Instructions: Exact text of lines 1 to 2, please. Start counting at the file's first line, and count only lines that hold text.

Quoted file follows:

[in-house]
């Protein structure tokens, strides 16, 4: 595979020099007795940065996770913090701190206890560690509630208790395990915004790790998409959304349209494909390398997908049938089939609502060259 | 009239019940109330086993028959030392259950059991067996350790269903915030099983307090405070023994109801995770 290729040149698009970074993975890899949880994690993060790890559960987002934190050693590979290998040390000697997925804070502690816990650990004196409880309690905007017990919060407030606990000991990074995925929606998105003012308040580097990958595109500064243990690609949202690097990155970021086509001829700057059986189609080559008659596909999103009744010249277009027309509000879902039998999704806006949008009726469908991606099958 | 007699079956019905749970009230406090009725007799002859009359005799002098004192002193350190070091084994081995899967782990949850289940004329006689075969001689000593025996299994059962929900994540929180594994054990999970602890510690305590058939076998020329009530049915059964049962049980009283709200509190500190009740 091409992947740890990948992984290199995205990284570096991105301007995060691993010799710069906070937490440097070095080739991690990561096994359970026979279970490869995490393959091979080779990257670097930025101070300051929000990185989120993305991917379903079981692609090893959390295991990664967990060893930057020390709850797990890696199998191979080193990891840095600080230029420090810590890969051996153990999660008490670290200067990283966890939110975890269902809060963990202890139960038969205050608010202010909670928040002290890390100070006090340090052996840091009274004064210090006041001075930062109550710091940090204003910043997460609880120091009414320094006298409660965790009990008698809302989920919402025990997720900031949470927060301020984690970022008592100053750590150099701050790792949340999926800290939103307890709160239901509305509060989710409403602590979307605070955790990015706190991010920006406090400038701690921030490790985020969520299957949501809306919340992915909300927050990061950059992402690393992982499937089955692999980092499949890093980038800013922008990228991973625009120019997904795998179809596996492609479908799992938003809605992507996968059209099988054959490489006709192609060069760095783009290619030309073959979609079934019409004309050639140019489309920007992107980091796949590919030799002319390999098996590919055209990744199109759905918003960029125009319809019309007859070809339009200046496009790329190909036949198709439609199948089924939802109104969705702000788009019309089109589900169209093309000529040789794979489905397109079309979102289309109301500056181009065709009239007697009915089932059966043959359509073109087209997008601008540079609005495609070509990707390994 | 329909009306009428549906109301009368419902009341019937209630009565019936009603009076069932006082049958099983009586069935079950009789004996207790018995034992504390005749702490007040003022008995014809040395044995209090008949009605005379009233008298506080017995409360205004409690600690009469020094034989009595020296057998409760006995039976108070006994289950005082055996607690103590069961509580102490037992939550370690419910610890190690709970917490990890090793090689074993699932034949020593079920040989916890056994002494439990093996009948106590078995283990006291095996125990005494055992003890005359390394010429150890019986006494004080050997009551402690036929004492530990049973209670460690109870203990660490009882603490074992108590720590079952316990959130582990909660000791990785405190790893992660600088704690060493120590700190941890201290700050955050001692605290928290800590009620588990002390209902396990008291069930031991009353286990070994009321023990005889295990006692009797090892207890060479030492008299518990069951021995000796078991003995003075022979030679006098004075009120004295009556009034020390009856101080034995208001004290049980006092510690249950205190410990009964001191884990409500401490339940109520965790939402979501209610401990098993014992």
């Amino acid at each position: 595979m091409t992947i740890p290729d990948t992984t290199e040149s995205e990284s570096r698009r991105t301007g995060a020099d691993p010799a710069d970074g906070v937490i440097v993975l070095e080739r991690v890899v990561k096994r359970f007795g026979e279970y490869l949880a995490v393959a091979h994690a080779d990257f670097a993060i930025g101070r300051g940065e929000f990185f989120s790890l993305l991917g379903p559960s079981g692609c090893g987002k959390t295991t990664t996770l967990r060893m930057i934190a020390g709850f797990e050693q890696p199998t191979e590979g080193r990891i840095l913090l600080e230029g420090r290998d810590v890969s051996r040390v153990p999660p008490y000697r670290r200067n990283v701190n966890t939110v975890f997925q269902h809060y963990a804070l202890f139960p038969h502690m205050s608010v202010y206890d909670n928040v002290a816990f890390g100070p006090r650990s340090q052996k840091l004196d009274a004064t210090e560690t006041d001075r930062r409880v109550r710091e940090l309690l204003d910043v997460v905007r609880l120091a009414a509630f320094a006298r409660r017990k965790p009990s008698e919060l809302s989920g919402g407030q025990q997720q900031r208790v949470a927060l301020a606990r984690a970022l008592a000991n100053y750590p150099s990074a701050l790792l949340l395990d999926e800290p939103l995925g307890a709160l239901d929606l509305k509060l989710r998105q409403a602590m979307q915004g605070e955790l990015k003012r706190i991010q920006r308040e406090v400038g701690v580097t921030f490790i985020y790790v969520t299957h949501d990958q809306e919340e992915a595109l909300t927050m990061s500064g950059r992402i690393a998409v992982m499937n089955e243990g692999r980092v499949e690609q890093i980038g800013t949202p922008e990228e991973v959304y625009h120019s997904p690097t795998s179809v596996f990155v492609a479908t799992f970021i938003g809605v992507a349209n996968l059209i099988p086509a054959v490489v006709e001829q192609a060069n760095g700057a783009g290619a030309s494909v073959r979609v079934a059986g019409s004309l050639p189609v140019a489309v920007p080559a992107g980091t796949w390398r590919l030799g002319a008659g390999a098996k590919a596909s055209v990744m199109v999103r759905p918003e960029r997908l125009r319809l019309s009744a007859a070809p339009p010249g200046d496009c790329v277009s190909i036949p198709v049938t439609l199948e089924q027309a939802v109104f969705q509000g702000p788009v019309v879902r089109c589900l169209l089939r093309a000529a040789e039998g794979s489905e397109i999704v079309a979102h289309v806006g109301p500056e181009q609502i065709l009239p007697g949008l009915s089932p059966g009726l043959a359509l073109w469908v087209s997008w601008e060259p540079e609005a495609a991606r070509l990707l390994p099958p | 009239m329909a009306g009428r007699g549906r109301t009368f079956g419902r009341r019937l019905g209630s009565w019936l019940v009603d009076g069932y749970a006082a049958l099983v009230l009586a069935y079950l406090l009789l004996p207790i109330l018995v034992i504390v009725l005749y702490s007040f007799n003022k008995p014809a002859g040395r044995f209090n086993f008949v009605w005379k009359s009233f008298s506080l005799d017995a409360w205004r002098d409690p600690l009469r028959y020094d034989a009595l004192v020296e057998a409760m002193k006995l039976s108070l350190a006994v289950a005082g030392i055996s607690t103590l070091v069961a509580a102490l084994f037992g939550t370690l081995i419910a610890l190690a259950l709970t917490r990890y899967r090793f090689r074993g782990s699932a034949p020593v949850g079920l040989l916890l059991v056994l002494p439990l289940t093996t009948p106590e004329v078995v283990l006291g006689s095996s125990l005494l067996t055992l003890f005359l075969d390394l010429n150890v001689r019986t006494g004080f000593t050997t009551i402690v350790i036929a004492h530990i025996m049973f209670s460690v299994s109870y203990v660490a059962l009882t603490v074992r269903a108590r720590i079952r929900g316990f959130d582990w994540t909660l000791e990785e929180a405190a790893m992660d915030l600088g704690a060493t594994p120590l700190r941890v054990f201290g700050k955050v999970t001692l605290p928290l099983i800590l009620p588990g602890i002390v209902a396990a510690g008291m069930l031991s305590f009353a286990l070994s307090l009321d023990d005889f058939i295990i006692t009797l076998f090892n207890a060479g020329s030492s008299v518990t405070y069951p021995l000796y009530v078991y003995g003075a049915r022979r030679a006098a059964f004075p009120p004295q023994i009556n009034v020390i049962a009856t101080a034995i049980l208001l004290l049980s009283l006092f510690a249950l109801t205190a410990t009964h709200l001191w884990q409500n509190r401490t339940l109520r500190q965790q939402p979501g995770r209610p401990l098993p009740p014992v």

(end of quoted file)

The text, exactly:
[in-house]
């Protein structure tokens, strides 16, 4: 595979020099007795940065996770913090701190206890560690509630208790395990915004790790998409959304349209494909390398997908049938089939609502060259 | 009239019940109330086993028959030392259950059991067996350790269903915030099983307090405070023994109801995770 290729040149698009970074993975890899949880994690993060790890559960987002934190050693590979290998040390000697997925804070502690816990650990004196409880309690905007017990919060407030606990000991990074995925929606998105003012308040580097990958595109500064243990690609949202690097990155970021086509001829700057059986189609080559008659596909999103009744010249277009027309509000879902039998999704806006949008009726469908991606099958 | 007699079956019905749970009230406090009725007799002859009359005799002098004192002193350190070091084994081995899967782990949850289940004329006689075969001689000593025996299994059962929900994540929180594994054990999970602890510690305590058939076998020329009530049915059964049962049980009283709200509190500190009740 091409992947740890990948992984290199995205990284570096991105301007995060691993010799710069906070937490440097070095080739991690990561096994359970026979279970490869995490393959091979080779990257670097930025101070300051929000990185989120993305991917379903079981692609090893959390295991990664967990060893930057020390709850797990890696199998191979080193990891840095600080230029420090810590890969051996153990999660008490670290200067990283966890939110975890269902809060963990202890139960038969205050608010202010909670928040002290890390100070006090340090052996840091009274004064210090006041001075930062109550710091940090204003910043997460609880120091009414320094006298409660965790009990008698809302989920919402025990997720900031949470927060301020984690970022008592100053750590150099701050790792949340999926800290939103307890709160239901509305509060989710409403602590979307605070955790990015706190991010920006406090400038701690921030490790985020969520299957949501809306919340992915909300927050990061950059992402690393992982499937089955692999980092499949890093980038800013922008990228991973625009120019997904795998179809596996492609479908799992938003809605992507996968059209099988054959490489006709192609060069760095783009290619030309073959979609079934019409004309050639140019489309920007992107980091796949590919030799002319390999098996590919055209990744199109759905918003960029125009319809019309007859070809339009200046496009790329190909036949198709439609199948089924939802109104969705702000788009019309089109589900169209093309000529040789794979489905397109079309979102289309109301500056181009065709009239007697009915089932059966043959359509073109087209997008601008540079609005495609070509990707390994 | 329909009306009428549906109301009368419902009341019937209630009565019936009603009076069932006082049958099983009586069935079950009789004996207790018995034992504390005749702490007040003022008995014809040395044995209090008949009605005379009233008298506080017995409360205004409690600690009469020094034989009595020296057998409760006995039976108070006994289950005082055996607690103590069961509580102490037992939550370690419910610890190690709970917490990890090793090689074993699932034949020593079920040989916890056994002494439990093996009948106590078995283990006291095996125990005494055992003890005359390394010429150890019986006494004080050997009551402690036929004492530990049973209670460690109870203990660490009882603490074992108590720590079952316990959130582990909660000791990785405190790893992660600088704690060493120590700190941890201290700050955050001692605290928290800590009620588990002390209902396990008291069930031991009353286990070994009321023990005889295990006692009797090892207890060479030492008299518990069951021995000796078991003995003075022979030679006098004075009120004295009556009034020390009856101080034995208001004290049980006092510690249950205190410990009964001191884990409500401490339940109520965790939402979501209610401990098993014992």